Handling generation errors

There are a few kinds of errors (not much luckily) which can happen with gir generation. Let's take a look at them.

Cannot find macros

Compilation of the generated bindings may fail with errors like the following:

error: cannot find macro `skip_assert_initialized` in this scope
  --> src/auto/enums.rs:83:9
   |
83 |         skip_assert_initialized!();
   |         ^^^^^^^^^^^^^^^^^^^^^^^
   |
   = help: have you added the `#[macro_use]` on the module/import?

error: cannot find macro `assert_initialized_main_thread` in this scope
  --> src/auto/example.rs:33:9
   |
33 |         assert_initialized_main_thread!();
   |         ^^^^^^^^^^^^^^^^^^^^^^^^^^^^^^
   |
   = help: have you added the `#[macro_use]` on the module/import?

In this case you’ll have to implement them yourself. For example, you can add the following to your lib.rs file:

#![allow(unused)]
fn main() {
/// No-op.
macro_rules! skip_assert_initialized {
    () => {};
}

/// Asserts that this is the main thread and either `gdk::init` or `gtk::init` has been called.
macro_rules! assert_initialized_main_thread {
    () => {
        if !::gtk::is_initialized_main_thread() {
            if ::gtk::is_initialized() {
                panic!("GTK may only be used from the main thread.");
            } else {
                panic!("GTK has not been initialized. Call `gtk::init` first.");
            }
        }
    };
}
}

Note: macros are order-dependent and you must insert this code before declaring modules that use it (e.g. mod auto).

One complication here is that the assert_initialized_main_thread! macro depends on the exact library. If it's GTK-based then the above macro is likely correct, unless the library has its own initialization function. If it has its own initialization function it would need to be handled in addition to GTK's here in the same way.

For non-GTK-based libraries this macro would handle the initialization function of that library in the same way, or if there is none would simply do nothing:

#![allow(unused)]
fn main() {
/// No-op.
macro_rules! assert_initialized_main_thread {
    () => {};
}
}

Missing memory management functions

If gir generation fails (for whatever reason), it means you'll have to implement the type yourself. Just like types from other gtk-rs crates, you'll need to put it into the "manual" list. Then you need to put the type into the src folder (or inside a subfolder, you know how Rust works).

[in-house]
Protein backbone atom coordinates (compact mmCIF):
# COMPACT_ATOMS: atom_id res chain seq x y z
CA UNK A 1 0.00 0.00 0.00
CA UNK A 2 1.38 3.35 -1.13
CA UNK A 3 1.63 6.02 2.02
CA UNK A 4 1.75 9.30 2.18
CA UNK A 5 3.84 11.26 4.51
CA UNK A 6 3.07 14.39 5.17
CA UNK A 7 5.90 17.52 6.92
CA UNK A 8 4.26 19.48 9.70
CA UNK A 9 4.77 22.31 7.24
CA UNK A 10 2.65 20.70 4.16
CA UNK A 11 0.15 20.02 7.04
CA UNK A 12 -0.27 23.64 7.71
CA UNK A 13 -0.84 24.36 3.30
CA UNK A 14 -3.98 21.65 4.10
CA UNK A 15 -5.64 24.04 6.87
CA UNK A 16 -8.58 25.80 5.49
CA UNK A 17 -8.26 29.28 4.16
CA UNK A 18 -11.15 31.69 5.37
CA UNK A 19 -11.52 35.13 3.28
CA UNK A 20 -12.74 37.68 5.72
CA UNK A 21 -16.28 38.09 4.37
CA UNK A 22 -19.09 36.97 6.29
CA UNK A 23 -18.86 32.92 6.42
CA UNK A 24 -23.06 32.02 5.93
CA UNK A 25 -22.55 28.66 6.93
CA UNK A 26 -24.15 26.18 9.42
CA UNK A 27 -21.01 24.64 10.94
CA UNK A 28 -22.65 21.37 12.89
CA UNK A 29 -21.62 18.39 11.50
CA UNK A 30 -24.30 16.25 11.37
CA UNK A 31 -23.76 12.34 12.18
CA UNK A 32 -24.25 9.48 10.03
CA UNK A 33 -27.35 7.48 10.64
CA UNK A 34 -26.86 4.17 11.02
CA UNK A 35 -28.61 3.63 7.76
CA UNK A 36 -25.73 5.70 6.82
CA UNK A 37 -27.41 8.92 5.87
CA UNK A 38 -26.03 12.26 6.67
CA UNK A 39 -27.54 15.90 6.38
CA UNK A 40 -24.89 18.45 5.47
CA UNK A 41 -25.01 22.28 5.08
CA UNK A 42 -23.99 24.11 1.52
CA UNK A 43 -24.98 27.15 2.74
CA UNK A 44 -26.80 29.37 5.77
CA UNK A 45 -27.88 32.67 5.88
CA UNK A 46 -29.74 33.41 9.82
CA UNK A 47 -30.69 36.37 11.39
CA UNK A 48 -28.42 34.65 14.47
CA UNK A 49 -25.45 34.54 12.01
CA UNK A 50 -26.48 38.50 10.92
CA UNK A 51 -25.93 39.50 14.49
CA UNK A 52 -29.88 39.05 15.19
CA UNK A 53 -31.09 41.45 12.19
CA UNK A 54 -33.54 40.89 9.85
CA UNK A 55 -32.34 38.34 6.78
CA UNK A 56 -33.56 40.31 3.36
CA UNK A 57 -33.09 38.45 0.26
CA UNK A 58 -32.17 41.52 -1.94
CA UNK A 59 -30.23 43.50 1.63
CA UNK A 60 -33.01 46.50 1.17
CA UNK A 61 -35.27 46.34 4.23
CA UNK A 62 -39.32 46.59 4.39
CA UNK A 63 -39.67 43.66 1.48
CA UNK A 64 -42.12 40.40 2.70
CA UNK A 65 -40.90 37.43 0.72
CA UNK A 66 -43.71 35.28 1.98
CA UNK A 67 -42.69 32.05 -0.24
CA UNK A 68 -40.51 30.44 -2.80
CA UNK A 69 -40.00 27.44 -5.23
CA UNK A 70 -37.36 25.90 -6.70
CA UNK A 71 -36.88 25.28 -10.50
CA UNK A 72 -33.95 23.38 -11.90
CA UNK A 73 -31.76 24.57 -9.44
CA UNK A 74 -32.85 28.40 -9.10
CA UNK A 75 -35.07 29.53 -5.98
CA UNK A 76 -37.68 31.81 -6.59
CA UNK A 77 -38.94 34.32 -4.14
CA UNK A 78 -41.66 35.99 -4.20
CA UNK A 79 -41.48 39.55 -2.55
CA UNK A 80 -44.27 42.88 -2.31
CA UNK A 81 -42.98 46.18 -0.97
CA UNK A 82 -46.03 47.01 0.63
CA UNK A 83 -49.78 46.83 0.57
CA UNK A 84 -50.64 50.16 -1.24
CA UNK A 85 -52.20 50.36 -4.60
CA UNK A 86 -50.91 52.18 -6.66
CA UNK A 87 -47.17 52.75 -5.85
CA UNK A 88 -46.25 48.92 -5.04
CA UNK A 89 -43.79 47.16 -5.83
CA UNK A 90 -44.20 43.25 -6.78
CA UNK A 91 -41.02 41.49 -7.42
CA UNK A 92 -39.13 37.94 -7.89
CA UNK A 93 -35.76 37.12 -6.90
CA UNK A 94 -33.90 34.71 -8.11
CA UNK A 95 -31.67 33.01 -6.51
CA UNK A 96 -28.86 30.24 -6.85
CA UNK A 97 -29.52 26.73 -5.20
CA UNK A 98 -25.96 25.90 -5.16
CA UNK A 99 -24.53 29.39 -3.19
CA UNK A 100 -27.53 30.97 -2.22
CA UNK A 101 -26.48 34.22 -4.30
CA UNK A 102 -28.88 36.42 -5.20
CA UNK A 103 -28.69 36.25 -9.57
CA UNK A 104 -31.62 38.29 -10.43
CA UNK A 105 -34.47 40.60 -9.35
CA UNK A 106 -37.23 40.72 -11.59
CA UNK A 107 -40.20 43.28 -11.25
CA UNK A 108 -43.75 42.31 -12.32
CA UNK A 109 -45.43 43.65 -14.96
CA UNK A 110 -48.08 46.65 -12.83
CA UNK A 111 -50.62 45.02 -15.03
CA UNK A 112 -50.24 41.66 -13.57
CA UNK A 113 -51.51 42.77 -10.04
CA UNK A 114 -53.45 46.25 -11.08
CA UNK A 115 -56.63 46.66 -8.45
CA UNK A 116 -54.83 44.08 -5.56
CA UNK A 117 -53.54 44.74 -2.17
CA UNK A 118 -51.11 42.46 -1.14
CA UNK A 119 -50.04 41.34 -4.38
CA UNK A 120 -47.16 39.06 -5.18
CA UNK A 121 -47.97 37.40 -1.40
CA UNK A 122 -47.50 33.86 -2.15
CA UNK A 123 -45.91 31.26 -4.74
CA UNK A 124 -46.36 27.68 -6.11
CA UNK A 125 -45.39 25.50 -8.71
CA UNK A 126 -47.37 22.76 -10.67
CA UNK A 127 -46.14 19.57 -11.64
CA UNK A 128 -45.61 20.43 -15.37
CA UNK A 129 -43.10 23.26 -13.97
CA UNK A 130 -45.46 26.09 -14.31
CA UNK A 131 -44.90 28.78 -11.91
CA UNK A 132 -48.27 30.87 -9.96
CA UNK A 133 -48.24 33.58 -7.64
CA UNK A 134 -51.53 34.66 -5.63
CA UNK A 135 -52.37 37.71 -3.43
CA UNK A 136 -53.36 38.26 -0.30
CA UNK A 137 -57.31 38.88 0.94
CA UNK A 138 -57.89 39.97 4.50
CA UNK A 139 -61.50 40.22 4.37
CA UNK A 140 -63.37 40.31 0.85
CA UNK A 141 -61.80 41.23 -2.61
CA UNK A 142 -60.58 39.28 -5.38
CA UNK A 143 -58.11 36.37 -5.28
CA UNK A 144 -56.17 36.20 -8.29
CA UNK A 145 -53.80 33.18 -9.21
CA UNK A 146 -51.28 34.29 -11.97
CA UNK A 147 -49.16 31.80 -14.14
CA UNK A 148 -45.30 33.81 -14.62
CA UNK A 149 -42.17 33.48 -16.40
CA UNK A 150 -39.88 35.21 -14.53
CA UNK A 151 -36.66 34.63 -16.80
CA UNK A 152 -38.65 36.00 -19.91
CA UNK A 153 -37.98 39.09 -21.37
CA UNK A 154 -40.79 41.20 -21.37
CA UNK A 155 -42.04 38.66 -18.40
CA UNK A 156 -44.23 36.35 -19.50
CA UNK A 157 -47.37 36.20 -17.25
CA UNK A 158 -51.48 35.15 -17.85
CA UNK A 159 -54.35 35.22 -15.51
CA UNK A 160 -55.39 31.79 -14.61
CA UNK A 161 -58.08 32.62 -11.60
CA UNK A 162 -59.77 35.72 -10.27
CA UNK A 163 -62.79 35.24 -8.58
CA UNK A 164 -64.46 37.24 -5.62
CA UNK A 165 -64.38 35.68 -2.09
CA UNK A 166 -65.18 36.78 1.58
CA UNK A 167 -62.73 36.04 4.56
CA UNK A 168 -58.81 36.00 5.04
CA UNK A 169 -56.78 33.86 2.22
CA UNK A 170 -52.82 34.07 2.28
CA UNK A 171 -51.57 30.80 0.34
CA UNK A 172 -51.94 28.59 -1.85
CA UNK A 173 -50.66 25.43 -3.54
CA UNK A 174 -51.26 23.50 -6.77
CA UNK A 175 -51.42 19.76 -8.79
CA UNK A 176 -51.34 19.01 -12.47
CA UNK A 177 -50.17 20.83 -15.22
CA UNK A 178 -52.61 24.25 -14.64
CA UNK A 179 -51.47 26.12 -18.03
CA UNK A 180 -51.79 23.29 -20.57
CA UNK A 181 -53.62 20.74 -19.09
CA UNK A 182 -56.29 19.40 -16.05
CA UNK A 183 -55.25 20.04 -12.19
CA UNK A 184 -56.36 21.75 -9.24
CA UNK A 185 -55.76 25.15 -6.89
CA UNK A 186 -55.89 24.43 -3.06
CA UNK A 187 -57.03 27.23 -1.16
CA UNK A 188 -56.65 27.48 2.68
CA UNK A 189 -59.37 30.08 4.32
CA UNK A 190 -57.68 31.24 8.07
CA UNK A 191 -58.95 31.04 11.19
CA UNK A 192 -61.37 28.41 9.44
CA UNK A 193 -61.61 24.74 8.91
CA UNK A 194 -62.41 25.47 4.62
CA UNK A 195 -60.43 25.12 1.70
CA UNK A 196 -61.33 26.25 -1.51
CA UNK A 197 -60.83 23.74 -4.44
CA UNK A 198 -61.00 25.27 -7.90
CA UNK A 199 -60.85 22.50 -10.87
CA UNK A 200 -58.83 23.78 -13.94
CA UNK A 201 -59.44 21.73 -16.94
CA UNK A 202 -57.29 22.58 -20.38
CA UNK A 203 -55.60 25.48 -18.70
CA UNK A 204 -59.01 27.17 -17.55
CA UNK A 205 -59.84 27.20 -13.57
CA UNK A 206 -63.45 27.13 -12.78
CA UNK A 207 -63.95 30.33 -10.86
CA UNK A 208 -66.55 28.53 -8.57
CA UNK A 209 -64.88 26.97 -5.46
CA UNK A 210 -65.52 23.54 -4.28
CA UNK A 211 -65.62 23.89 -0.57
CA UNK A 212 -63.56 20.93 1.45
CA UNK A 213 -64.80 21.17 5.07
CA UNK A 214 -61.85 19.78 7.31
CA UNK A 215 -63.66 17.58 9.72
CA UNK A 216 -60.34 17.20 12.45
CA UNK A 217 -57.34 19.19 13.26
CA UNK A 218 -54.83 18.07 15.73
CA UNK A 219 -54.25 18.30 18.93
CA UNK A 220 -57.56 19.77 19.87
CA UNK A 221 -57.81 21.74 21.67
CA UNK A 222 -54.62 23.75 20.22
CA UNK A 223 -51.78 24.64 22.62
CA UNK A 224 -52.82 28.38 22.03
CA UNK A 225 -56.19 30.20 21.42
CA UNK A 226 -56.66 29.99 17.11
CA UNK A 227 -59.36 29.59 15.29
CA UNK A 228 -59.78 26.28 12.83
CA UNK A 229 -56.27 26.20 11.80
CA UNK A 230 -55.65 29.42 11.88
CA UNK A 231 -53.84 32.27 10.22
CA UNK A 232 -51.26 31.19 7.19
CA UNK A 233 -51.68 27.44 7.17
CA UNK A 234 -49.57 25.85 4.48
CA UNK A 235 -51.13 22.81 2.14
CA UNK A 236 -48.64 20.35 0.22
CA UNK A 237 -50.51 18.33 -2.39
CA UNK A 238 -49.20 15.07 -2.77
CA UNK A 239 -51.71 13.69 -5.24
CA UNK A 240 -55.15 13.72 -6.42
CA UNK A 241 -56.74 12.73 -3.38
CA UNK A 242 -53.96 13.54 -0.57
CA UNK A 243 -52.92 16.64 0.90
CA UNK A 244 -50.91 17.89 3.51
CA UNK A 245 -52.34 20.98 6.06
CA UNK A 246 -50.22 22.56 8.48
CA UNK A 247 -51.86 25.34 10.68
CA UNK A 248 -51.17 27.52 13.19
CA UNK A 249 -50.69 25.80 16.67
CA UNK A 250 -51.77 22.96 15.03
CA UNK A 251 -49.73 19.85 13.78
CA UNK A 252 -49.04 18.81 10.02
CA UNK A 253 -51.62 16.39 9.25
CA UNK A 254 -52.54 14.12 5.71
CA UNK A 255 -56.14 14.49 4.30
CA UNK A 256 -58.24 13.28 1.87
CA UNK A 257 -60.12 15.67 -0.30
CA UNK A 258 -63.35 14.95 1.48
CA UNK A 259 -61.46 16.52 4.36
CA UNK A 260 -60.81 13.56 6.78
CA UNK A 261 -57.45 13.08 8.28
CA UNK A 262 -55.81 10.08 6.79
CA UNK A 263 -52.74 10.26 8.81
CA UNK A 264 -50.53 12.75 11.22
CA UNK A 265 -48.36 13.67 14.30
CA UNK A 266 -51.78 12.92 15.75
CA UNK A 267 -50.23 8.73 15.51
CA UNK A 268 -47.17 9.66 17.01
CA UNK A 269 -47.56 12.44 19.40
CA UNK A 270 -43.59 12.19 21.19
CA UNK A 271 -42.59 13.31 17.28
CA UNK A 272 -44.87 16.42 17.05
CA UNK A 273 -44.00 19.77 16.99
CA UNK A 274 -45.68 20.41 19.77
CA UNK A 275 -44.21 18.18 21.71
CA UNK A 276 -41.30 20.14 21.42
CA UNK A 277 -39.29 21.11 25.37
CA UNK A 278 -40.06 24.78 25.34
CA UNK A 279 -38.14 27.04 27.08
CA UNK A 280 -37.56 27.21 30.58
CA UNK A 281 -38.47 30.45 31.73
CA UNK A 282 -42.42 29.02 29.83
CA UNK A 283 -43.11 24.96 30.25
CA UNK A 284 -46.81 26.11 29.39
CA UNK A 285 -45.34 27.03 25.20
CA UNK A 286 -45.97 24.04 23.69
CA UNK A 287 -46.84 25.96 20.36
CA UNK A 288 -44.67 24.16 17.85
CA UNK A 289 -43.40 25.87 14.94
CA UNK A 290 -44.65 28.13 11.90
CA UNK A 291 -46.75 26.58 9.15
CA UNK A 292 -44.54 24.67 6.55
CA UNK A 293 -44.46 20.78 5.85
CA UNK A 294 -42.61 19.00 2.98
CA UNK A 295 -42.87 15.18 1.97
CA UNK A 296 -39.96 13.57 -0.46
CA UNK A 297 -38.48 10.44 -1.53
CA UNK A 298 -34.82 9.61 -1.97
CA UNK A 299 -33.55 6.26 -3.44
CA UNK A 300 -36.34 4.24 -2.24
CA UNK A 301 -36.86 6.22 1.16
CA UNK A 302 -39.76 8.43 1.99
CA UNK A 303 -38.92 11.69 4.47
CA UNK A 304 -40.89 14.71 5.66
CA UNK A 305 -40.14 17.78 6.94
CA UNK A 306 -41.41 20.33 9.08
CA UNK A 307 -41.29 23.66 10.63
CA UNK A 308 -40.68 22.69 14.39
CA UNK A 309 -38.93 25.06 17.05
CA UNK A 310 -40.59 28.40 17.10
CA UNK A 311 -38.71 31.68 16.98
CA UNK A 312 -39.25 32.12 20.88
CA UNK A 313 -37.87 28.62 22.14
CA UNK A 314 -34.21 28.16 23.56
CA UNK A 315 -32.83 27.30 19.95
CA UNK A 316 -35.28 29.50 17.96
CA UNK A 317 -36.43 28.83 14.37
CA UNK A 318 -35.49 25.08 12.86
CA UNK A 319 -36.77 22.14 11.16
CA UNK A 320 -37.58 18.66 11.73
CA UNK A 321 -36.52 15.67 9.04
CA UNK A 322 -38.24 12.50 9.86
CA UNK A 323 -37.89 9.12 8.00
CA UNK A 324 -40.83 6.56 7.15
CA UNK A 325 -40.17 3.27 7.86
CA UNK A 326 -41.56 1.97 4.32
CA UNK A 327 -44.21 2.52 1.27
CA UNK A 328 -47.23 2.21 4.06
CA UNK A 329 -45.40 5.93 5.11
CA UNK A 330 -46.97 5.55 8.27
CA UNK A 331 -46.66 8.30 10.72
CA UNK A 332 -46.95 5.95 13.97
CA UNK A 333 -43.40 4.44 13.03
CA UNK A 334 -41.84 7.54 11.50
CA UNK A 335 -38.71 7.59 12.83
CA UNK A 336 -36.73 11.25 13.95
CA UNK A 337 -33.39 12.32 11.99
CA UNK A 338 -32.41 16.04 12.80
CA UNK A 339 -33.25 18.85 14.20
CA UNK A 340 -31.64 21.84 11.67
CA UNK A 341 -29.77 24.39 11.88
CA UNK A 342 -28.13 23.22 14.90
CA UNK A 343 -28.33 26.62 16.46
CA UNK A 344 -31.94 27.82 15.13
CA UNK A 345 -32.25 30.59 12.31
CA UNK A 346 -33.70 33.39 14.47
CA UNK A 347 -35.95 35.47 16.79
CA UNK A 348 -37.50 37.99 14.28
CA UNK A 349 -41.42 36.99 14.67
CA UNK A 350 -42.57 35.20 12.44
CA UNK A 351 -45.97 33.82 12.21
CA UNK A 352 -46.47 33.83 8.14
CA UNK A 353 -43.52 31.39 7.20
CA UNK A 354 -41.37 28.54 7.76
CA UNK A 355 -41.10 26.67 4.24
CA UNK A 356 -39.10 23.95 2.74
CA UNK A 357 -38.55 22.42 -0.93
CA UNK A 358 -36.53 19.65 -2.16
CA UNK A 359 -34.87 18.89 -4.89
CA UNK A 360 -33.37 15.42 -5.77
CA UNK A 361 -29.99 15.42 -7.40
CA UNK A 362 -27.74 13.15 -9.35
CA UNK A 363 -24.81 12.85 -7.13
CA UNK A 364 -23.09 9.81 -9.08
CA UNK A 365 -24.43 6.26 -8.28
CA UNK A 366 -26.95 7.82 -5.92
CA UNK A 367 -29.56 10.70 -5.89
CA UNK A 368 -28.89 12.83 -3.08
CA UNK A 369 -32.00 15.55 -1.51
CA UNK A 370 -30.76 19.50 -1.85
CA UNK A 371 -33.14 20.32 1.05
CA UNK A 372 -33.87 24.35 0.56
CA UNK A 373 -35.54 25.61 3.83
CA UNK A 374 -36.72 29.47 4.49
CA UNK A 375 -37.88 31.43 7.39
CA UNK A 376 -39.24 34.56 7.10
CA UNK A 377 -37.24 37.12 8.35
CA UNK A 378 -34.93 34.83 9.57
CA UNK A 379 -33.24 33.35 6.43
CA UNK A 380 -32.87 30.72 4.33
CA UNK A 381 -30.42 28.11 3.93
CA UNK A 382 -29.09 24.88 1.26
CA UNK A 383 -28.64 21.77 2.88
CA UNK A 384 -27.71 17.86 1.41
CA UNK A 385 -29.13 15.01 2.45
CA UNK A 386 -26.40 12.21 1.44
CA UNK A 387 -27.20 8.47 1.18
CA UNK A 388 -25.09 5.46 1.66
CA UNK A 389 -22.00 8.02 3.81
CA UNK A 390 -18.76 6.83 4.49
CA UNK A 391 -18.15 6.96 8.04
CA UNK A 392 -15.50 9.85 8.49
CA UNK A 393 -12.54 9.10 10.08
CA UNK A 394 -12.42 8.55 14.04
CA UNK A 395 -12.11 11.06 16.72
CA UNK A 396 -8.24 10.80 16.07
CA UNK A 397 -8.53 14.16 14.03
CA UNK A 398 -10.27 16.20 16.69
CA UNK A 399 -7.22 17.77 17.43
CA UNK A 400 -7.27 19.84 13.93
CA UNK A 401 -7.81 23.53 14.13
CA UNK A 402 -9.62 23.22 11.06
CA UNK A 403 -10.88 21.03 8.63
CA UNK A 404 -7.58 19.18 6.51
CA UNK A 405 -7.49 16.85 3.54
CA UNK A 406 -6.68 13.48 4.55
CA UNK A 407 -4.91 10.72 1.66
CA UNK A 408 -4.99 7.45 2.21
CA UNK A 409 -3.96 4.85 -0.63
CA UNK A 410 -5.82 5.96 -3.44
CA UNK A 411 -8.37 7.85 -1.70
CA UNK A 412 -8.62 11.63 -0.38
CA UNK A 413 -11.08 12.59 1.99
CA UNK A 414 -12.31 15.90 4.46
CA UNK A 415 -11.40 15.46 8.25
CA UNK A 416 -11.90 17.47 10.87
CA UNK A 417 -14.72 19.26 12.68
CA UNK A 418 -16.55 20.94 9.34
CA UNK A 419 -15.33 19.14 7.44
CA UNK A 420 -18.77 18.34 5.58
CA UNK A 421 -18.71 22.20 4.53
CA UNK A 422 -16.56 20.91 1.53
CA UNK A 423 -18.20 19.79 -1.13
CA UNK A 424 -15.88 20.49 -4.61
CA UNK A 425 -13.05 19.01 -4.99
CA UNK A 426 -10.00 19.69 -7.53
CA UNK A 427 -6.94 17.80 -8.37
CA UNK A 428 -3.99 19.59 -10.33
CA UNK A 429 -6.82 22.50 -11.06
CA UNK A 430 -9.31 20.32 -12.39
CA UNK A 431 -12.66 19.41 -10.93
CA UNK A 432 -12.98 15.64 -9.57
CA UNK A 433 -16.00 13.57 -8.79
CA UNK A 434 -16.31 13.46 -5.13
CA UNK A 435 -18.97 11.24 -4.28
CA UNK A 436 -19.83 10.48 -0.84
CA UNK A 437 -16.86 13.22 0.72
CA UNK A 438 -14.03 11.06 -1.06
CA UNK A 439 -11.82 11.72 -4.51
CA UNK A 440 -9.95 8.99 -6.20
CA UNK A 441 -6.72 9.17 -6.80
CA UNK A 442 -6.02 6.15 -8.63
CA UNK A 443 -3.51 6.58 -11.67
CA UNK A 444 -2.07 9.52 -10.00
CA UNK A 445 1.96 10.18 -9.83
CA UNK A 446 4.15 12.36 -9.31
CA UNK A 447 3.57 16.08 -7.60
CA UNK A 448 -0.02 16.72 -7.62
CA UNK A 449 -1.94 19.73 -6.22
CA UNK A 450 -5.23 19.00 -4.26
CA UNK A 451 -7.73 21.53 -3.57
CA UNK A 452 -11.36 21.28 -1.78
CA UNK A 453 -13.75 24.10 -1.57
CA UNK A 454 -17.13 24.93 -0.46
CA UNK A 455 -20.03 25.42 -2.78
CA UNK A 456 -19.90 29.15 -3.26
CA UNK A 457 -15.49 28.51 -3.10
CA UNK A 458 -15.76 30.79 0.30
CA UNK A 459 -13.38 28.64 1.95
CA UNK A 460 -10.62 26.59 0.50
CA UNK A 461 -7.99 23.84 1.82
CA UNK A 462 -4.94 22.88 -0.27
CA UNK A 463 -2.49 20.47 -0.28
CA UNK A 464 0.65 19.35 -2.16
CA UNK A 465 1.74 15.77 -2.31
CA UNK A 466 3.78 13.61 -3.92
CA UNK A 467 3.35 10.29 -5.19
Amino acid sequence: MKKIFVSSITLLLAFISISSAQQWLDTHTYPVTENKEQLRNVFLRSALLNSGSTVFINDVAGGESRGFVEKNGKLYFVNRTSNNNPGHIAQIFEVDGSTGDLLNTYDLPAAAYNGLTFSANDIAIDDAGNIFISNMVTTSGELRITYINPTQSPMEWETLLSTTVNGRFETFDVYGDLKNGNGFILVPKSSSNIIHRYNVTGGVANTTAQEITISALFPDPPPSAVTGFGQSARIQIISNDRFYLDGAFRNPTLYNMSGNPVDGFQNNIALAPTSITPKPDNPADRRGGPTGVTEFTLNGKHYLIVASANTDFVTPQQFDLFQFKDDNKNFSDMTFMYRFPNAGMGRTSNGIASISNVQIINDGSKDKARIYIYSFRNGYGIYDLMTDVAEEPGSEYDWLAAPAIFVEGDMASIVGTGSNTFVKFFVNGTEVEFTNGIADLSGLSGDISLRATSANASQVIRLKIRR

/!\ Don't forget to reexport the type inside your src/lib.rs file! For example, let's take a look at the requisition.rs file from the gtk crate.

Since it's a "simple" type (no pointer, therefore no memory management to do), gir doesn't know how to generate it. You'll need to implement some traits by hand like ToGlibPtr or ToGlibPtrMut (depending on your needs).

Bad function generation

In some cases, the generated code isn't correct (array parameters are often an issue). In such cases, it's better to just make the implementation yourself. As an example, let's say you want to implement Region::is_empty yourself. A few changes have to be made. Let's start with Gir.toml:

generate = [
    "GtkSource.Language",
]

[[object]]
name = "GtkSource.Region"
status = "generate"
    [[object.function]]
    name = "is_empty"
    ignore = true

So to sum up what I wrote above: we removed "GtkSource.Region" from the "generate" list and we created a new entry for it. Then we say to gir that it should generate (through status = "generate"). However, we also tell it that we don't want the "is_empty" to be generated.

Now that we've done that, we need to reimplement it. Let's create a src/region.rs file:

#![allow(unused)]
fn main() {
use glib::object::IsA;
use glib::translate::*;
use Region;

pub trait RegionExtManual: 'static {
    pub fn is_empty(&self) -> bool;
}

impl<O: IsA<Region>> RegionExtManual for O {
    pub fn is_empty(&self) -> bool {
        // blablabla
        true
    }
}
}

You might wonder: "why not just implementing it on the Region type directly?". Because like this, a subclass will also be able to use this trait easily as long as it implements IsA<Region>. For instance, in gtk, everything that implements IsA<Widget> (so almost every GTK types) can use those methods.

As usual, don't forget to reexport the trait. A little tip about reexporting manual traits: in gtk-rs, we create a src/prelude.rs file which reexports all traits (both manual and generated ones), making it simpler for users to use them through use [DEPENDENCY]::prelude::*. It looks like this:

#![allow(unused)]
fn main() {
pub use auto::traits::*;

pub use region::RegionExtManual;
}

Then it's reexported as follows from the src/lib.rs file:

#![allow(unused)]
fn main() {
pub mod prelude;

pub use prelude::*;
}